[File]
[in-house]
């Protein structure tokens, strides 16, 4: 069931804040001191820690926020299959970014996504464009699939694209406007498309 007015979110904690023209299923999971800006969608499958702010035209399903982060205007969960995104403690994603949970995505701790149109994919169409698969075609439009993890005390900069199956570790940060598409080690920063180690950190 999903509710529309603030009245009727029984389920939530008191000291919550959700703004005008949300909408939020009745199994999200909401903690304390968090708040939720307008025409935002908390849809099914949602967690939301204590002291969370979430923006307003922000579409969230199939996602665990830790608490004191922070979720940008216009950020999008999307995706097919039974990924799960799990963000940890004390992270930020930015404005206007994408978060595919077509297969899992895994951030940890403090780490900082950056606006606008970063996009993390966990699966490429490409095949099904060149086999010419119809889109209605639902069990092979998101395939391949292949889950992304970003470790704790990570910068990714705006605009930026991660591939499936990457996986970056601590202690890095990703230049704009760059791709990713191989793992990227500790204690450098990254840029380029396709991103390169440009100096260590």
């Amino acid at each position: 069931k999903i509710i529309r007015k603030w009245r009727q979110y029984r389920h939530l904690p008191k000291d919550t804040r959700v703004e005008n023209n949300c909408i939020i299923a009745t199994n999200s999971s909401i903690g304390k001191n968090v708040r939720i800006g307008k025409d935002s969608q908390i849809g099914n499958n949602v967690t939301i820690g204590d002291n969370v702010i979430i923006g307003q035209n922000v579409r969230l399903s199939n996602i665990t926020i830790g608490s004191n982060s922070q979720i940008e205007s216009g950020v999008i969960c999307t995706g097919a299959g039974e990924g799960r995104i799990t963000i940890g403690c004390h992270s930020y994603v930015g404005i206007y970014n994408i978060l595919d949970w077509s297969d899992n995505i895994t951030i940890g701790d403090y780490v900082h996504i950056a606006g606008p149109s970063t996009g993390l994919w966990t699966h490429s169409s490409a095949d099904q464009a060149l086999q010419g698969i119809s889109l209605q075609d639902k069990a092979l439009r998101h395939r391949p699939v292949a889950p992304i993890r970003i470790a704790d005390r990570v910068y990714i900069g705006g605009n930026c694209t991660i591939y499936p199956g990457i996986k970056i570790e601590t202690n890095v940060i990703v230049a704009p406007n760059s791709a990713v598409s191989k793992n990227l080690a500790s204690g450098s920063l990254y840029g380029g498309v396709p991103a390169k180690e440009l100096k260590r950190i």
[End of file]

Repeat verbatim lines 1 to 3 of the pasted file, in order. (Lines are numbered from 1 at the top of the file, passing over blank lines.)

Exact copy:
[in-house]
């Protein structure tokens, strides 16, 4: 069931804040001191820690926020299959970014996504464009699939694209406007498309 007015979110904690023209299923999971800006969608499958702010035209399903982060205007969960995104403690994603949970995505701790149109994919169409698969075609439009993890005390900069199956570790940060598409080690920063180690950190 999903509710529309603030009245009727029984389920939530008191000291919550959700703004005008949300909408939020009745199994999200909401903690304390968090708040939720307008025409935002908390849809099914949602967690939301204590002291969370979430923006307003922000579409969230199939996602665990830790608490004191922070979720940008216009950020999008999307995706097919039974990924799960799990963000940890004390992270930020930015404005206007994408978060595919077509297969899992895994951030940890403090780490900082950056606006606008970063996009993390966990699966490429490409095949099904060149086999010419119809889109209605639902069990092979998101395939391949292949889950992304970003470790704790990570910068990714705006605009930026991660591939499936990457996986970056601590202690890095990703230049704009760059791709990713191989793992990227500790204690450098990254840029380029396709991103390169440009100096260590």
């Amino acid at each position: 069931k999903i509710i529309r007015k603030w009245r009727q979110y029984r389920h939530l904690p008191k000291d919550t804040r959700v703004e005008n023209n949300c909408i939020i299923a009745t199994n999200s999971s909401i903690g304390k001191n968090v708040r939720i800006g307008k025409d935002s969608q908390i849809g099914n499958n949602v967690t939301i820690g204590d002291n969370v702010i979430i923006g307003q035209n922000v579409r969230l399903s199939n996602i665990t926020i830790g608490s004191n982060s922070q979720i940008e205007s216009g950020v999008i969960c999307t995706g097919a299959g039974e990924g799960r995104i799990t963000i940890g403690c004390h992270s930020y994603v930015g404005i206007y970014n994408i978060l595919d949970w077509s297969d899992n995505i895994t951030i940890g701790d403090y780490v900082h996504i950056a606006g606008p149109s970063t996009g993390l994919w966990t699966h490429s169409s490409a095949d099904q464009a060149l086999q010419g698969i119809s889109l209605q075609d639902k069990a092979l439009r998101h395939r391949p699939v292949a889950p992304i993890r970003i470790a704790d005390r990570v910068y990714i900069g705006g605009n930026c694209t991660i591939y499936p199956g990457i996986k970056i570790e601590t202690n890095v940060i990703v230049a704009p406007n760059s791709a990713v598409s191989k793992n990227l080690a500790s204690g450098s920063l990254y840029g380029g498309v396709p991103a390169k180690e440009l100096k260590r950190i």